Hesitation occurs when your engine misfires, stumbles or lacks power when you accelerate or match on the throttle. The problem usually means the air/fuel mixture is not being properly enriched or is going lean, or the ignition system is weak and is misfiring when the engine lands under load or the air/fuel mixture goes lean.
When you step down on the accelerator and the throttle opens, the engine sucks in more air. The computer should respond by adding more fuel.
If the engine operates a speed-density type of fuel injection system (no airflow sensor), the computer uses inputs from the throttle position sensor, manifold absolute pressure sensor, air temperature sensor and engine rpm to estimate airflow and how much fuel the engine requires. NOTE: Speed-density systems are much less sensitive to vacuum leaks than EFI systems that use an airflow sensor.
If the engine has an airflow sensor (vane airflow or mass airflow), it looks primarily at the airflow signal from the airflow sensor, but equally takes into account what the throttle position sensor and MAP sensor(if equipped) are telling it. NOTE: Airflow EFI systems are very sensitive to vacuum leaks, and air leaks downstream of the airflow sensor.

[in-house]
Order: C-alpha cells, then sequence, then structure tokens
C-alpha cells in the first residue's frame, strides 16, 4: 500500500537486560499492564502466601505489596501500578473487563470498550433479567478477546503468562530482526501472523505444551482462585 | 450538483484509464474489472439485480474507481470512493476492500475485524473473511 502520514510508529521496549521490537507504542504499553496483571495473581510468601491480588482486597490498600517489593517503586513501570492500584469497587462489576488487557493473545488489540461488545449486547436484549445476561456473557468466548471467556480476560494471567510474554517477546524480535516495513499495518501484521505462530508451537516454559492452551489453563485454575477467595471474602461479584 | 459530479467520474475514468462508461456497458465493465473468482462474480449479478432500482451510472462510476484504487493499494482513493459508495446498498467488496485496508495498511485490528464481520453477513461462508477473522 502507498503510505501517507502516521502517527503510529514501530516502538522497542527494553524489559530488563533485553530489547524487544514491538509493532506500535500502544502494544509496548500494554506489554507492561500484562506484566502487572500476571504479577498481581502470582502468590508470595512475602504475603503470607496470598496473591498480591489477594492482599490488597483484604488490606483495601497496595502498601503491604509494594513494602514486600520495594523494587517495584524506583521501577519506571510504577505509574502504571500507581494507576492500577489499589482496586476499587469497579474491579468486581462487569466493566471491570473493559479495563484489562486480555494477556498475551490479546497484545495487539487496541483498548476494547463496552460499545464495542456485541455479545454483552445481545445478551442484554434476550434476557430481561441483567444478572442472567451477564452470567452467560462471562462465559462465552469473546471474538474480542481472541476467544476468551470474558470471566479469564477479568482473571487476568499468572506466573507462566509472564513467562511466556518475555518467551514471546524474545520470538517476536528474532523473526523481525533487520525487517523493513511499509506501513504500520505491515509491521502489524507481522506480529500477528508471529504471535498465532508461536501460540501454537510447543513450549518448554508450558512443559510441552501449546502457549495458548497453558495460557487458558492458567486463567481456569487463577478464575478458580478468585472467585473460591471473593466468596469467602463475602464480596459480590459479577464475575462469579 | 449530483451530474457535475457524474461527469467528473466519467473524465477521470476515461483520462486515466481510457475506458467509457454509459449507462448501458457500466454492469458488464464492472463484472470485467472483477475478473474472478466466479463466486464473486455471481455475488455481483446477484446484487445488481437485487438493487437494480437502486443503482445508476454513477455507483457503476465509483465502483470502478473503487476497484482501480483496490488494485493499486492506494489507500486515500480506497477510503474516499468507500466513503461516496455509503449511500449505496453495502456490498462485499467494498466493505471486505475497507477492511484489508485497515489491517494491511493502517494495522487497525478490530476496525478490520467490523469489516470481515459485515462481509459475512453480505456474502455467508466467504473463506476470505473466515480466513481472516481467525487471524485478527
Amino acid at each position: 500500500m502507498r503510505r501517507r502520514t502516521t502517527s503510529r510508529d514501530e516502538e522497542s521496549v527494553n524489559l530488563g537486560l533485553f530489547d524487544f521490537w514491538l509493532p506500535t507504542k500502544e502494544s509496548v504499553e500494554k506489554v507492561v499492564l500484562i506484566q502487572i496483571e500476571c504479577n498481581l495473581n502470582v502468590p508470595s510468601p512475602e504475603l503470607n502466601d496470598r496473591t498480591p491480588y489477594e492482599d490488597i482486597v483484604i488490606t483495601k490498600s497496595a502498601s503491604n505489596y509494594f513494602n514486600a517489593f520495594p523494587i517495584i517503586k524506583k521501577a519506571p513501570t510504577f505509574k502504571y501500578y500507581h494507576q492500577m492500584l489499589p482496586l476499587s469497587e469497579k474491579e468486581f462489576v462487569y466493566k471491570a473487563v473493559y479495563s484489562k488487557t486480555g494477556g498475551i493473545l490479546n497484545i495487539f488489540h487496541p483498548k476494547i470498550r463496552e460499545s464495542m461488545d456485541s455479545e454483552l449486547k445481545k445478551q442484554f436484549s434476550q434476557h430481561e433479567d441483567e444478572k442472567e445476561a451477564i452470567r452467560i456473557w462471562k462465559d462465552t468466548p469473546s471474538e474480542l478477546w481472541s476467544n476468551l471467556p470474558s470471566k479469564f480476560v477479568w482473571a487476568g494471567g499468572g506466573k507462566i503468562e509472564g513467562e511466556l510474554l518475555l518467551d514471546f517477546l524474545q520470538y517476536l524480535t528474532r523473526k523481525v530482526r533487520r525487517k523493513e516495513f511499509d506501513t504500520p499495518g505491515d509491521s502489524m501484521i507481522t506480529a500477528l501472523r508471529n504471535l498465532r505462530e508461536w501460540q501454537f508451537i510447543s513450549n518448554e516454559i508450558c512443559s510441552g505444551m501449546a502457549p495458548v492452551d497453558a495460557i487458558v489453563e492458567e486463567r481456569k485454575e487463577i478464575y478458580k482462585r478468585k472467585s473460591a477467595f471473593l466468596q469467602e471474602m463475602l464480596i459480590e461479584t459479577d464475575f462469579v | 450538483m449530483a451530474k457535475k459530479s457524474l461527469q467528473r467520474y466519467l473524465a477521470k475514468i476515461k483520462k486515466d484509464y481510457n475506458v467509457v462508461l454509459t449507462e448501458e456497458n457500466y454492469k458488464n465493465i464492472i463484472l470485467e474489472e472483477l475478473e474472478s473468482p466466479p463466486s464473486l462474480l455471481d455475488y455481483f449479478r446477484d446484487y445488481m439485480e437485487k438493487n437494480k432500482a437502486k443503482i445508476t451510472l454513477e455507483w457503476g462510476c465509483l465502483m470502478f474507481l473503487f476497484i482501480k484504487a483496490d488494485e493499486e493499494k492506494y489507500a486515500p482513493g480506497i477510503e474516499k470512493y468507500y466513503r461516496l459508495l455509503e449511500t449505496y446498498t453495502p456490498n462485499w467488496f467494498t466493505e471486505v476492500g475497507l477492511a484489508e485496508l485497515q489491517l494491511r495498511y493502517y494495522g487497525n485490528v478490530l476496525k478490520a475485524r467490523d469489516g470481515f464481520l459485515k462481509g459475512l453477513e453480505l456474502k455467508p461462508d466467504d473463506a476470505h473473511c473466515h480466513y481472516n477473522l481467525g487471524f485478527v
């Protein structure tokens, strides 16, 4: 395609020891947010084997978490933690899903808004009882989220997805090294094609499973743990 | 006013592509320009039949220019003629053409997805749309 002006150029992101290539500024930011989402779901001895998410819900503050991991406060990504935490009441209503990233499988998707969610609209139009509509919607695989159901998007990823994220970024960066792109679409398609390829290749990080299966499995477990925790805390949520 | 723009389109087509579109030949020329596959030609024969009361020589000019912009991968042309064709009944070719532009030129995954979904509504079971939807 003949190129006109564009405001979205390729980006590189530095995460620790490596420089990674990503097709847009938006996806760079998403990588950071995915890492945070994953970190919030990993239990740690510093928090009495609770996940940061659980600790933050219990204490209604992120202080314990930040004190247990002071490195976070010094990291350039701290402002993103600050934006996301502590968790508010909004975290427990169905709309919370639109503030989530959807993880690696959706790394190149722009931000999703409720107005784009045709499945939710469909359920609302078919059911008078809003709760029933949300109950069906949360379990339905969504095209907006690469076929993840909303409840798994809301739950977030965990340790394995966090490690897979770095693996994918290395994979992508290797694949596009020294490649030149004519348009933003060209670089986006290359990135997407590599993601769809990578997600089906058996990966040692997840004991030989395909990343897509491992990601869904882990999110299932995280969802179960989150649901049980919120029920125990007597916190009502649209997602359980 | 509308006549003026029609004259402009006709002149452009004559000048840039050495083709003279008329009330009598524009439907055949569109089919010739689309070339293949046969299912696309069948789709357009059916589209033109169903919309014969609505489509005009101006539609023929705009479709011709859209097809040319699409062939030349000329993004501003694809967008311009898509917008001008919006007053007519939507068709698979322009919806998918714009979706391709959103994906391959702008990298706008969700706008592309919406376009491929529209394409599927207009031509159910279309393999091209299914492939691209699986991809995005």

Consequently, if the inputs from any of these sensors is not accurate or missing, the engine computer may not include enough fuel, allowing the fuel mixture to go lean causing a misfire that produces a hesitation or stumble when accelerating or opening the throttle.
The quantity of fuel added by the computer when the throttle opens may also be insufficient if the fuel injectors are dirty or fuel pressure is low. The oxygen sensors in the exhaust monitor the air/fuel mixture so the computer can adjust fuel trim as required to maintain the proper air/fuel ratio. Fuel trim adjustments can compensate for dirty injectors and/or low fuel pressure to a certain extent, but happens too slowly to offset a throttle hesitation problem.
Vacuum leaks will typically make the fuel trim to run rich as the computer tries to compensate for the extra air being sucked into the engine through the leak.
What are possible Causes of Engine Hesitation or Stumble:
* Dirty fuel injectors (cleaning the injectors often fixes this).
* Bad MAP (manifold absolute pressure) sensor
* Bad TPS (throttle position) sensor
* Bad or dirty MAF (mass airflow) sensor
* Low fuel pressure (leaky fuel pressure regulator, weak fuel pump or low system voltage or charging voltage that makes the fuel pump to run slow)
* Vacuum leaks (intake manifold, vacuum hoses, throttle body, EGR valve)
* Bad gasoline (fuel contaminated with water or too much alcohol)
Sometimes, what seems like a hesitation is actually ignition misfirerather than lean misfire. The reason for the ignition misfire may include:
* Dirty or worn spark plugs
* Bad plug wires
* Weak ignition coil
* Wet plug wires
A scan tool that can show sensor data and fuel trim values can help you diagnose a hesitation issues.
HOW TO DIAGNOSE ENGINE HESITATION PROBLEM